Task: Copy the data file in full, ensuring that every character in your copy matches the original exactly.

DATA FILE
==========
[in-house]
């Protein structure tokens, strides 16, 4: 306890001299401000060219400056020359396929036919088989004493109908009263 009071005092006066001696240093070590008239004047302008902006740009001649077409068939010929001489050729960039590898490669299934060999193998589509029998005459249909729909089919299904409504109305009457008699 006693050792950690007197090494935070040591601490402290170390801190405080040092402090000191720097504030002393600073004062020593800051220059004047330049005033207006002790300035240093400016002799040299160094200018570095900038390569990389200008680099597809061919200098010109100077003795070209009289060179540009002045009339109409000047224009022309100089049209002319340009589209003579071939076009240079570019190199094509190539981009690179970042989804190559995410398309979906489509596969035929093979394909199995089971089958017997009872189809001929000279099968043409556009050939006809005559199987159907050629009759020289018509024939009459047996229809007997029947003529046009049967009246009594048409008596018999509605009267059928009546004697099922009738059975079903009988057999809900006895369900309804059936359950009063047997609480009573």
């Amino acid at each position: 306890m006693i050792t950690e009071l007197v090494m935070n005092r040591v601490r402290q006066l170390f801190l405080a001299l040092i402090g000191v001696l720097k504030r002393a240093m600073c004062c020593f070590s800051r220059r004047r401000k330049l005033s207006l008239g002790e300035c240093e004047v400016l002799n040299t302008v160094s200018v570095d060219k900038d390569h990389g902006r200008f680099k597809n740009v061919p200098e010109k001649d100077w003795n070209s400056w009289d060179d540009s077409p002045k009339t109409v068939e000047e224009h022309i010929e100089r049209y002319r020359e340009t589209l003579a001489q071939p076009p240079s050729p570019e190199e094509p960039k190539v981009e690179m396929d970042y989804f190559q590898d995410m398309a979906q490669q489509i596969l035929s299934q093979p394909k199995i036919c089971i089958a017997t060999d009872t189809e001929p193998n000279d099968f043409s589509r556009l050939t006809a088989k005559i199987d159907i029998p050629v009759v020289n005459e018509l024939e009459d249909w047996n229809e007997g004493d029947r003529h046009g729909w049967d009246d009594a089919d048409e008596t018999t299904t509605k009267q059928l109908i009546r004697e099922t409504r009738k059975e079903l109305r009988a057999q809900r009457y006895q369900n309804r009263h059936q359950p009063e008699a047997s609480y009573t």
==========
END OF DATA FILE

[in-house]
């Protein structure tokens, strides 16, 4: 306890001299401000060219400056020359396929036919088989004493109908009263 009071005092006066001696240093070590008239004047302008902006740009001649077409068939010929001489050729960039590898490669299934060999193998589509029998005459249909729909089919299904409504109305009457008699 006693050792950690007197090494935070040591601490402290170390801190405080040092402090000191720097504030002393600073004062020593800051220059004047330049005033207006002790300035240093400016002799040299160094200018570095900038390569990389200008680099597809061919200098010109100077003795070209009289060179540009002045009339109409000047224009022309100089049209002319340009589209003579071939076009240079570019190199094509190539981009690179970042989804190559995410398309979906489509596969035929093979394909199995089971089958017997009872189809001929000279099968043409556009050939006809005559199987159907050629009759020289018509024939009459047996229809007997029947003529046009049967009246009594048409008596018999509605009267059928009546004697099922009738059975079903009988057999809900006895369900309804059936359950009063047997609480009573």
């Amino acid at each position: 306890m006693i050792t950690e009071l007197v090494m935070n005092r040591v601490r402290q006066l170390f801190l405080a001299l040092i402090g000191v001696l720097k504030r002393a240093m600073c004062c020593f070590s800051r220059r004047r401000k330049l005033s207006l008239g002790e300035c240093e004047v400016l002799n040299t302008v160094s200018v570095d060219k900038d390569h990389g902006r200008f680099k597809n740009v061919p200098e010109k001649d100077w003795n070209s400056w009289d060179d540009s077409p002045k009339t109409v068939e000047e224009h022309i010929e100089r049209y002319r020359e340009t589209l003579a001489q071939p076009p240079s050729p570019e190199e094509p960039k190539v981009e690179m396929d970042y989804f190559q590898d995410m398309a979906q490669q489509i596969l035929s299934q093979p394909k199995i036919c089971i089958a017997t060999d009872t189809e001929p193998n000279d099968f043409s589509r556009l050939t006809a088989k005559i199987d159907i029998p050629v009759v020289n005459e018509l024939e009459d249909w047996n229809e007997g004493d029947r003529h046009g729909w049967d009246d009594a089919d048409e008596t018999t299904t509605k009267q059928l109908i009546r004697e099922t409504r009738k059975e079903l109305r009988a057999q809900r009457y006895q369900n309804r009263h059936q359950p009063e008699a047997s609480y009573t």